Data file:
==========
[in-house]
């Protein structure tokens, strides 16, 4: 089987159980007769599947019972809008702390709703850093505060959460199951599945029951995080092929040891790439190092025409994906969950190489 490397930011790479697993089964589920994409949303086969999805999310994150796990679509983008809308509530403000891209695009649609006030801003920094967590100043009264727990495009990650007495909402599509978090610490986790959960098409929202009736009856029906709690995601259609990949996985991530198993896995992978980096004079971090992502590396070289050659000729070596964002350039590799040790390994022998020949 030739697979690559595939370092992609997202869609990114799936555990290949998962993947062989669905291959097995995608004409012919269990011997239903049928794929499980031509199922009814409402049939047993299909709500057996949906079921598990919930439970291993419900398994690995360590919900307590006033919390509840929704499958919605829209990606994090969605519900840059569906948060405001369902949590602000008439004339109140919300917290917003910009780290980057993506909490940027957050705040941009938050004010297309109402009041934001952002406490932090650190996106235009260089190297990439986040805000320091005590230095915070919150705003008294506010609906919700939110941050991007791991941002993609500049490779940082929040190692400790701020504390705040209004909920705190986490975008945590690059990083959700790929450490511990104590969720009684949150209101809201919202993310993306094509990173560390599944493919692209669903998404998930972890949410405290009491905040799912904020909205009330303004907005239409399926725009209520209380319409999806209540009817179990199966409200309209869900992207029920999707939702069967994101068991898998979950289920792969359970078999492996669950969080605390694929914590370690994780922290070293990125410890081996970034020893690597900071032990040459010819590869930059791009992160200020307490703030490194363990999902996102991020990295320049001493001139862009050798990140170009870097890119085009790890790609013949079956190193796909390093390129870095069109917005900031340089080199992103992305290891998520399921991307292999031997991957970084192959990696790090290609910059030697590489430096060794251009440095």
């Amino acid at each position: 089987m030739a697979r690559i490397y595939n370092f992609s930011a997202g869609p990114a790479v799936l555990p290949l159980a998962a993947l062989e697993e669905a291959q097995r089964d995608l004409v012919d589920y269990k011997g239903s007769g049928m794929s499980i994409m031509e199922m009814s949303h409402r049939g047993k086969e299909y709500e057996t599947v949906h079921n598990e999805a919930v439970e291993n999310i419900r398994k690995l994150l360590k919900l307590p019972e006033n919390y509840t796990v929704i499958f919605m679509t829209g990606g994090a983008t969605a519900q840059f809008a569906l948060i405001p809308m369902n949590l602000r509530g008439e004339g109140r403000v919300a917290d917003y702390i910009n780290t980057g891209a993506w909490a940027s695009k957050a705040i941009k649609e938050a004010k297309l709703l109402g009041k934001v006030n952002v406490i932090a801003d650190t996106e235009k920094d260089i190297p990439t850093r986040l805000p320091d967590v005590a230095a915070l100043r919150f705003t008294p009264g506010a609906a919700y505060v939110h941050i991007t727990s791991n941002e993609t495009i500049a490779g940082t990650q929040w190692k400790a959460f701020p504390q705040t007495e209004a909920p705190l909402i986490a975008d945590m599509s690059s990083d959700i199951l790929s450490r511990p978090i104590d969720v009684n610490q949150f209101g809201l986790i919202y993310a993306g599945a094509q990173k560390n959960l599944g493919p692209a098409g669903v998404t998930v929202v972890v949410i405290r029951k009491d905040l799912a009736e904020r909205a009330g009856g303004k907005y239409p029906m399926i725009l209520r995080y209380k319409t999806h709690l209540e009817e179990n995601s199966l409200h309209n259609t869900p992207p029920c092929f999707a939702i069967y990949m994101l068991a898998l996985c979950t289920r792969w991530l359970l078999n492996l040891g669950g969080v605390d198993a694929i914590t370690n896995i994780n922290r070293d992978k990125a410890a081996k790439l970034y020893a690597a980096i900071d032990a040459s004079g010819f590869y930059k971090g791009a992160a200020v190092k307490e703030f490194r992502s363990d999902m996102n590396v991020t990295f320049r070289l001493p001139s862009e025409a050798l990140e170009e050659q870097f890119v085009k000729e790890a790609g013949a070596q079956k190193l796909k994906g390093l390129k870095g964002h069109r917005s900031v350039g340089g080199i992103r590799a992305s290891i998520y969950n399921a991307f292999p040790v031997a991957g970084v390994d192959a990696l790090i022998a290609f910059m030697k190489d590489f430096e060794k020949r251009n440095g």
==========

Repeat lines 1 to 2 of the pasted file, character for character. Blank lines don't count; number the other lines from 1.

[in-house]
């Protein structure tokens, strides 16, 4: 089987159980007769599947019972809008702390709703850093505060959460199951599945029951995080092929040891790439190092025409994906969950190489 490397930011790479697993089964589920994409949303086969999805999310994150796990679509983008809308509530403000891209695009649609006030801003920094967590100043009264727990495009990650007495909402599509978090610490986790959960098409929202009736009856029906709690995601259609990949996985991530198993896995992978980096004079971090992502590396070289050659000729070596964002350039590799040790390994022998020949 030739697979690559595939370092992609997202869609990114799936555990290949998962993947062989669905291959097995995608004409012919269990011997239903049928794929499980031509199922009814409402049939047993299909709500057996949906079921598990919930439970291993419900398994690995360590919900307590006033919390509840929704499958919605829209990606994090969605519900840059569906948060405001369902949590602000008439004339109140919300917290917003910009780290980057993506909490940027957050705040941009938050004010297309109402009041934001952002406490932090650190996106235009260089190297990439986040805000320091005590230095915070919150705003008294506010609906919700939110941050991007791991941002993609500049490779940082929040190692400790701020504390705040209004909920705190986490975008945590690059990083959700790929450490511990104590969720009684949150209101809201919202993310993306094509990173560390599944493919692209669903998404998930972890949410405290009491905040799912904020909205009330303004907005239409399926725009209520209380319409999806209540009817179990199966409200309209869900992207029920999707939702069967994101068991898998979950289920792969359970078999492996669950969080605390694929914590370690994780922290070293990125410890081996970034020893690597900071032990040459010819590869930059791009992160200020307490703030490194363990999902996102991020990295320049001493001139862009050798990140170009870097890119085009790890790609013949079956190193796909390093390129870095069109917005900031340089080199992103992305290891998520399921991307292999031997991957970084192959990696790090290609910059030697590489430096060794251009440095």